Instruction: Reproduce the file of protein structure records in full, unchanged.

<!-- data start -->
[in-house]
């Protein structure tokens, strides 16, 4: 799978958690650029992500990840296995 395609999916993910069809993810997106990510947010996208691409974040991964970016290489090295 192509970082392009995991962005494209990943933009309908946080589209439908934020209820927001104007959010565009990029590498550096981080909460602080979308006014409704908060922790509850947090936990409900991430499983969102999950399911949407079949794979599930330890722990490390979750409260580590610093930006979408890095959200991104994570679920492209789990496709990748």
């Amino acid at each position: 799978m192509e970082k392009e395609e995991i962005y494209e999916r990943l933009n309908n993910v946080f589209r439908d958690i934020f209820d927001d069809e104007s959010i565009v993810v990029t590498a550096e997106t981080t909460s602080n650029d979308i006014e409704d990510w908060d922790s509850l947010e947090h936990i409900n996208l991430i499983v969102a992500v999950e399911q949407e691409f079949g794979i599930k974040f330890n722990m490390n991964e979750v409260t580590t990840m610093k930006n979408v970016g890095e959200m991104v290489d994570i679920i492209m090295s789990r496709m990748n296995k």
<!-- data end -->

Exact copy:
[in-house]
């Protein structure tokens, strides 16, 4: 799978958690650029992500990840296995 395609999916993910069809993810997106990510947010996208691409974040991964970016290489090295 192509970082392009995991962005494209990943933009309908946080589209439908934020209820927001104007959010565009990029590498550096981080909460602080979308006014409704908060922790509850947090936990409900991430499983969102999950399911949407079949794979599930330890722990490390979750409260580590610093930006979408890095959200991104994570679920492209789990496709990748």
């Amino acid at each position: 799978m192509e970082k392009e395609e995991i962005y494209e999916r990943l933009n309908n993910v946080f589209r439908d958690i934020f209820d927001d069809e104007s959010i565009v993810v990029t590498a550096e997106t981080t909460s602080n650029d979308i006014e409704d990510w908060d922790s509850l947010e947090h936990i409900n996208l991430i499983v969102a992500v999950e399911q949407e691409f079949g794979i599930k974040f330890n722990m490390n991964e979750v409260t580590t990840m610093k930006n979408v970016g890095e959200m991104v290489d994570i679920i492209m090295s789990r496709m990748n296995k």